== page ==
PHILADELPHIA Survivors of childhood cancers were hospitalized more often and for longer durations because of blood disorders and other problems, many years after cancer treatment was completed, compared with the general population, according to a study published in Cancer Epidemiology, Biomarkers & Prevention, a journal of the American Association for Cancer Research.
"Our findings demonstrate that childhood cancer survivors face ongoing problems that can lead to hospitalization, even for those who are decades past their original cancer diagnosis. This can negatively impact their quality of life," said Anne C. Kirchhoff, PhD, MPH, assistant professor of pediatrics at the Huntsman Cancer Institute of the University of Utah in Salt Lake City.
"Regular cancer-focused health care is important for identifying health problems for survivors throughout their lives," Kirchhoff added. "Patients and families who have experienced childhood cancer should obtain a cancer treatment summary and recommendations for follow-up care from their oncologist, and coordinate their follow-up care with their oncology and primary care doctors to ensure their health care needs are being managed."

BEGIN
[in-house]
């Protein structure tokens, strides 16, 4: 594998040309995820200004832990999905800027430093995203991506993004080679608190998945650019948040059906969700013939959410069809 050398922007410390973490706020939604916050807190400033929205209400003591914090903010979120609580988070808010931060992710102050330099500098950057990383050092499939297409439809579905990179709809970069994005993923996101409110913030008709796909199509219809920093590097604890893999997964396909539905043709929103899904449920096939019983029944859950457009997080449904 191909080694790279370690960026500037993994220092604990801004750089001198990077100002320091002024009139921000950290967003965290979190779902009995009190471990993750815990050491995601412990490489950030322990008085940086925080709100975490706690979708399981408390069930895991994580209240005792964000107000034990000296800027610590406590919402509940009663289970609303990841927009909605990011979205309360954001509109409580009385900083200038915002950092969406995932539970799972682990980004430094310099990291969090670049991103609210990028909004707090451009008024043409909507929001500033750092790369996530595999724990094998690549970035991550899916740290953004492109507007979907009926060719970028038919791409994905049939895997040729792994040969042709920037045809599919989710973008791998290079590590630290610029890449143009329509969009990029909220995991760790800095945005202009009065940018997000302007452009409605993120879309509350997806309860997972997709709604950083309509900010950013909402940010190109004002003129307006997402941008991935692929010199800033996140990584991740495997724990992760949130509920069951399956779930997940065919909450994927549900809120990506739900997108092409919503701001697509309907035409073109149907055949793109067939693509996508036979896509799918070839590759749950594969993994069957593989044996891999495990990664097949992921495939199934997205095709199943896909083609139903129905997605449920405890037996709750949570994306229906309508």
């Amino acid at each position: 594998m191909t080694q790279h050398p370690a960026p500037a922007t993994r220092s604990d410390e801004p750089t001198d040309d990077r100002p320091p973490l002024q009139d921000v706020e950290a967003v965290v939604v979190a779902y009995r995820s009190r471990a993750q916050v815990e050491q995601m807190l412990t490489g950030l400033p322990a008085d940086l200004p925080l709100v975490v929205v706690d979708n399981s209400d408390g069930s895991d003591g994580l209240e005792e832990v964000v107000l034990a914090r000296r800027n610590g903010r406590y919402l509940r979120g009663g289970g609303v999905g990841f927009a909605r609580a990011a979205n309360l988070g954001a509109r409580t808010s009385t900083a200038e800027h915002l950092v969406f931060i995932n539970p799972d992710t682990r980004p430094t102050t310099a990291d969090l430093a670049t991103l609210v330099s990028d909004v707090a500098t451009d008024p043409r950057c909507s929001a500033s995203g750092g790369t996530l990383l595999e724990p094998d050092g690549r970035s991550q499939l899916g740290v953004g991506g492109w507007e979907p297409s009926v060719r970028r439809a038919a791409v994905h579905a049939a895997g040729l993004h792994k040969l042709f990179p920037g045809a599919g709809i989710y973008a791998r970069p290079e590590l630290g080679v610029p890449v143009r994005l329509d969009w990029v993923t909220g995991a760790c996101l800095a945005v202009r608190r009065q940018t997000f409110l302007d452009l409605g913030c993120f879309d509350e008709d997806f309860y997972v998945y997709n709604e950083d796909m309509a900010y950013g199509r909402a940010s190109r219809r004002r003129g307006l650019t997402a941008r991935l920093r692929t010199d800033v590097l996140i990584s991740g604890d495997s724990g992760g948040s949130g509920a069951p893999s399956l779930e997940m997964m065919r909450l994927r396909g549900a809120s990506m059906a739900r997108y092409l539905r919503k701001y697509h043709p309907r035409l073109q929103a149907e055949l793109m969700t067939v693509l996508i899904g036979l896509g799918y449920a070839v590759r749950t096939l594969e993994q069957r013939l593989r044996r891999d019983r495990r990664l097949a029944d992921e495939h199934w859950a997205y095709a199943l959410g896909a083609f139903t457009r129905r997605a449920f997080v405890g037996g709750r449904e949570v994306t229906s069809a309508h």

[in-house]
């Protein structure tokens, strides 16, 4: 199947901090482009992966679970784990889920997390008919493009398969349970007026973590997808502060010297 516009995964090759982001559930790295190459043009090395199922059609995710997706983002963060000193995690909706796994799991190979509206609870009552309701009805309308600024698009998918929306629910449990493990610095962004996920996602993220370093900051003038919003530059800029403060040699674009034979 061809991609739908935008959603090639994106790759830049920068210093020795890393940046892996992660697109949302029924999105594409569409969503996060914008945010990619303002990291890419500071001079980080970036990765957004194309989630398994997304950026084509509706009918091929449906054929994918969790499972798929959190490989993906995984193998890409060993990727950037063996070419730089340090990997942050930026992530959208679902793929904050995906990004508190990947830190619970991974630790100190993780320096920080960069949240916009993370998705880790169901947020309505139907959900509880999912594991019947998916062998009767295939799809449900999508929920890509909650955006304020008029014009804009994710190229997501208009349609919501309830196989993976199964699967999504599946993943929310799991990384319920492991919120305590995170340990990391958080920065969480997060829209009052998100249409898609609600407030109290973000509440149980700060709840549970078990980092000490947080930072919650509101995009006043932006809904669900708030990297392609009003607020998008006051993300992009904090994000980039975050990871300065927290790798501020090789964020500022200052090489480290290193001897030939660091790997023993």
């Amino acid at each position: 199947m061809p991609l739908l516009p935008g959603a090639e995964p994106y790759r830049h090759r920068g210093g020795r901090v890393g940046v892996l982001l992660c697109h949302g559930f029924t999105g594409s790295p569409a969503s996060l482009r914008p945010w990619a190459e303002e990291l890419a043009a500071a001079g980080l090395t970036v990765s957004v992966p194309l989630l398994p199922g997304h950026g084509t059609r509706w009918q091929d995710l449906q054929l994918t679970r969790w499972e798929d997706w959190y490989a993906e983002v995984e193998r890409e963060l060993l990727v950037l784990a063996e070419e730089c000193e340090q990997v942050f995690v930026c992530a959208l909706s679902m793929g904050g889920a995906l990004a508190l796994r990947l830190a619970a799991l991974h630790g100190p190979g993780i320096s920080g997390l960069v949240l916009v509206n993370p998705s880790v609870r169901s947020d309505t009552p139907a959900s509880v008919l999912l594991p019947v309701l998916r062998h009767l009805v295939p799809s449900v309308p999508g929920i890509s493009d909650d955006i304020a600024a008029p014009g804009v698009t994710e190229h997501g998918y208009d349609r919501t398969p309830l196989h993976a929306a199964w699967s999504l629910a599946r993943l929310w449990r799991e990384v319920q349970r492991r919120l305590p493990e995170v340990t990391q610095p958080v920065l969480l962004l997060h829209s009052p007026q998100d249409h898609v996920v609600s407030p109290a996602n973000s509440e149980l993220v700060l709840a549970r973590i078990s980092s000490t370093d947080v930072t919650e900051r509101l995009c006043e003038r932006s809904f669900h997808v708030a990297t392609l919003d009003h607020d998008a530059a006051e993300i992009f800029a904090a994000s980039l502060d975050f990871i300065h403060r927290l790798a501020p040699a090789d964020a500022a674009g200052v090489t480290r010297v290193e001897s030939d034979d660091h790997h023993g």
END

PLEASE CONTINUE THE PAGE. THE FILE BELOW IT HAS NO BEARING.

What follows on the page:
In this study, survivors were 52 percent more likely to be hospitalized, and their number of admissions was 67 percent higher, compared with age and sex-matched individuals who did not have cancer. Survivors were also 35 percent more likely to have stayed longer every time they were hospitalized, compared with controls.
"The Affordable Care Act has several provisions that will improve insurance for cancer survivors, including expanding coverage to dependents up to age 26, prohibiting insurance denials based on health status, and eliminating lifetime limits on coverage," noted Kirchhoff. "Better insurance coverage should hopefully help survivors identify and manage health problems at earlier, less costly stages."
Kirchhoff and colleagues ident
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American Association for Cancer Research